That's the trouble with labels. They are perhaps the easiest thing to acquire in the not-so-wide world of sports, but they are the most difficult to shed, even if you shred what is arguably the best franchise in hockey by beating it one more time in any of however many games might be remaining.
But here's the good part: for the Sharks, this is not necessarily a bad thing. Be it a sweep or a series that ends with a shot boucing off a stick, a skate, and the backside of Red Wings goaltender Jimmy Howard in the second overtime of Game 7, carrying the weight of having something to prove can work to the Sharks' advantage. One can argue that it already has.
You could see the makings of it in San Jose's first-round win vs. Colorado. Granted, the Avs should have been beaten. They were an eighth seed going against a perennial No. 1, and even if they were scrappy and seemingly unafraid of their opponent, they didn't have the maturity or overall firepower to keep pace with the Sharks. Yet, when Colorado goaltender Craig Anderson started the series looking like the second coming of Patrick Roy, the Sharks didn't cower. Even when the Avs shut down their No.1 line of Joe Thornton, Patrick Marleau and Dany Heatley, sending a shiver of fear through San Jose's already near-paranoid fan base, the team that everyone expects will lose when it matters most continuned to hang together.
When Dan Boyle, a veteran defenseman brought in to help change the team's mindset in pressure situations, scored into his own net to hand the Avs a Game 3 overtime win that even they had trouble accepting, the Sharks simply stated "tomorrow is another day" and went on to win the series.
It's rare when someone uses the words "mentally tough" and "San Jose Sharks" in the same sentence, but that's what's happening in these playoffs. The Sharks are using years of finger-pointing, adversity and sometimes pure bad luck as a motivational tool. They're a team that has taken a pledge of "no mas" regarding the endless criticism that has come from losing to teams they were expected to beat. In essence, they've turned a negative that can be as debilitating as any major injury or bad break into what amounts to a rallying cry. They are playing for no other reasons other than to win and, quite frankly, shut up their critics.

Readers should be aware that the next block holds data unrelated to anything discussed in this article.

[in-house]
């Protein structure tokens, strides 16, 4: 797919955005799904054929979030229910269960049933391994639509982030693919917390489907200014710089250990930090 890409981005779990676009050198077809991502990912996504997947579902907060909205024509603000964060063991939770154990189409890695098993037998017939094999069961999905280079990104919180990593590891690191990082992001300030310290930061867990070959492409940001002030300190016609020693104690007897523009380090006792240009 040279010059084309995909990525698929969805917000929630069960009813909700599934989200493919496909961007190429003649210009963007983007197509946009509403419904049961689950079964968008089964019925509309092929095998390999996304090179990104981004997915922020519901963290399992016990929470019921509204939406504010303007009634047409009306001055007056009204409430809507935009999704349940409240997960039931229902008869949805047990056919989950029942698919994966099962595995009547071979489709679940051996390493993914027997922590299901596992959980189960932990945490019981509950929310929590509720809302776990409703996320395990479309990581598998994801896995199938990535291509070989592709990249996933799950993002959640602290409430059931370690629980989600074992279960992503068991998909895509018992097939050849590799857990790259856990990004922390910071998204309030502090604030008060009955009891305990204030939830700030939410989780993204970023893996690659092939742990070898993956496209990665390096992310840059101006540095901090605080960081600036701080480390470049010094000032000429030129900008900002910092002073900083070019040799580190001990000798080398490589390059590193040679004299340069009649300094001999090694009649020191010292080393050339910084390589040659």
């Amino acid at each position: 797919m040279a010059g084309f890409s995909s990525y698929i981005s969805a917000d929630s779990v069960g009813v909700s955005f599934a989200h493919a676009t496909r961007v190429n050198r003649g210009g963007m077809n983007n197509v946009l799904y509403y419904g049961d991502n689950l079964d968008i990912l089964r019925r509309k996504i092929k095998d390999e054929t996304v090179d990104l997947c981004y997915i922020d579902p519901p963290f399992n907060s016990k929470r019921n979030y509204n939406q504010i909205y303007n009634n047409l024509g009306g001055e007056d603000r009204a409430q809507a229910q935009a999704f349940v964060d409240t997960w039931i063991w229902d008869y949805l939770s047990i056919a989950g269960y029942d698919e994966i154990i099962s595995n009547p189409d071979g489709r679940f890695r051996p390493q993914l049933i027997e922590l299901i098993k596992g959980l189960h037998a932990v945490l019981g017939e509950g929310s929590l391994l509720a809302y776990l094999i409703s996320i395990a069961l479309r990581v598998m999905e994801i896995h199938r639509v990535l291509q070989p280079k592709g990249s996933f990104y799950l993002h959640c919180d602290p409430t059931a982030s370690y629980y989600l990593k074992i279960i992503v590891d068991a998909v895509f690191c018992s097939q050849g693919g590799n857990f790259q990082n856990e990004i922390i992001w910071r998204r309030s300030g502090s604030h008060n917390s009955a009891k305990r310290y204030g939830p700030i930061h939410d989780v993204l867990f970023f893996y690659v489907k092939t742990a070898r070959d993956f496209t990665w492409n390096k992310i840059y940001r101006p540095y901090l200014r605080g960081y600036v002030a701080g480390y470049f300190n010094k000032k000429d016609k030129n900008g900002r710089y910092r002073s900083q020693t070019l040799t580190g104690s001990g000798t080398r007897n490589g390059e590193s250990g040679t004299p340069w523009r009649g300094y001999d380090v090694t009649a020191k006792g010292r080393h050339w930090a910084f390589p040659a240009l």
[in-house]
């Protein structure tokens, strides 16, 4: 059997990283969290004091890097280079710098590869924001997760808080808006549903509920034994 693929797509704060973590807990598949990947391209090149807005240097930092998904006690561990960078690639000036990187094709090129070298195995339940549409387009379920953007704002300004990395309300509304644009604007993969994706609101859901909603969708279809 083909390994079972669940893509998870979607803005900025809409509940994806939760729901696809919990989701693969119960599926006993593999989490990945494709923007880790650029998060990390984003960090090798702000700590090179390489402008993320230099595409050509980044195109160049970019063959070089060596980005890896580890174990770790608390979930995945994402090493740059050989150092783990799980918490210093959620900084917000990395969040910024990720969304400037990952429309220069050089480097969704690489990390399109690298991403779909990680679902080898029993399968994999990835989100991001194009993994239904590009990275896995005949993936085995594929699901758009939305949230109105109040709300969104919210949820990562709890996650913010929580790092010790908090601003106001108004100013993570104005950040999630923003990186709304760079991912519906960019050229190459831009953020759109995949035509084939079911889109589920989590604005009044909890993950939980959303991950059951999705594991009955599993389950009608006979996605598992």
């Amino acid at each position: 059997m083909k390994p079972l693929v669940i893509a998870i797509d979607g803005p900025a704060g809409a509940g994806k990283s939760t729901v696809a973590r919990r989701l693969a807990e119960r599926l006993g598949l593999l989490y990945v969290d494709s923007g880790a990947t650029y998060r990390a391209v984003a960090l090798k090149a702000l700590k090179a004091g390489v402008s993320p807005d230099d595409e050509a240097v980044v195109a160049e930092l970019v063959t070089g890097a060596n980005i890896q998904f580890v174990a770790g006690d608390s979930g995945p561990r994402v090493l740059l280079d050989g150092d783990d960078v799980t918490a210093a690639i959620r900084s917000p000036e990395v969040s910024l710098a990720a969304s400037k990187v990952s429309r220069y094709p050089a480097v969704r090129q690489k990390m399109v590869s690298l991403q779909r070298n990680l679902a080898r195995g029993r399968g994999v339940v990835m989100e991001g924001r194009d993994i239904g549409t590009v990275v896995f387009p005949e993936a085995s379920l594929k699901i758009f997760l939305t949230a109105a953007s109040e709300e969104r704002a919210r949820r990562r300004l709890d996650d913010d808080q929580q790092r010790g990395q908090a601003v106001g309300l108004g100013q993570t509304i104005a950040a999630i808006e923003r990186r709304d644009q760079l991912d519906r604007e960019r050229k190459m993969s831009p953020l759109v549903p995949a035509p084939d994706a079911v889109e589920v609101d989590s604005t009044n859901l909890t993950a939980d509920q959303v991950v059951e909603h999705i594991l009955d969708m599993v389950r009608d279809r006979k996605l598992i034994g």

"That's the biggest difference between now and previous years," goaltender Evgeni Nabokov said recently. "You don't get too down... We play the same way no matter what's happening."
Nabokov, who has shouldered a fair share of the criticism for the Sharks' playoff failures, did not wilt when Anderson got the early upper hand for Colorado, and he's been dominant vs. Detroit. His glove save of Henrik Zetterberg's penalty-shot in Game 3 can be viewed as a turning point in this series. On that single play, you could see the Red Wings sag and the Sharks, who appeared to be losing the momentum battle to a desperate team, rose to force a tie and win the game, in overtime. It was a game the Red Wings felt they absolutely had to have and one that, in past years at least, would have likely been a San Jose loss.
You can see the Sharks' newfound resolve in the way the second line, the one anchored by Joe Pavelski, goes out and calmly makes the plays necessary to win even when the Red Wings are able to shut down Thornton, Marleau and Heatley. You can see it in the way coach Todd McLellan quietly erases negative thoughts whenever they might crop up, be it after one of his players hands the Avs a game-winning goal or when his team walks into Joe Louis Arena with the kind of awe usually reserved for the old Montreal Forum, or the fear that used to come from facing the door to the old Philadelphia Spectrum.
McLellan, a former understudy to Detroit coach Mike Babcock, has been a big part of that mental turnaround. He acknowledges there is pressure on his team, but he's worked hard at focusing it in a positive not mind-crippling way. He knows there is pressure on his goalie, his big line and his team's overall defensive play, but he addresses it all firsthand and encourages his players to do the same.
"I think the pressure on some of the individuals on our team is no different than on the group as a whole," McLellan told David Pollak of the San Jose Mercury News. "There's questions that people would like answered outside of our organization and sometimes inside of our organization, and Nabby probably would be one of them."
Translation: people don't believe, so prove them wrong.
"Nobody puts more pressure on himself than Nabby," McLellan added. "He's not going to cave in to media or anybody outside. He expects a lot from himself."
That's not to say the Sharks can't be beaten. It's not to say that the Red Wings, who know a thing or three about overcoming adversity, can't come back and make this a series. But what it does say is that this is a team that believes in itself and that it can overcome a hot goaltender or even a game-winning goal that one of their own has put into their net.
You can argue that the Sharks are playing the underdog role in these playoffs, but with their talent, that's a stretch. Still, that attitude works for them. They approach every game aware of past failures, but with the idea that they can win if they play their game, work harder than the other guys, and not let the bad breaks that come in every game gain control of their heads. Twice coming back against the Red Wings and outscoring them 5-1 in the third period so far in the series only helps them build on that.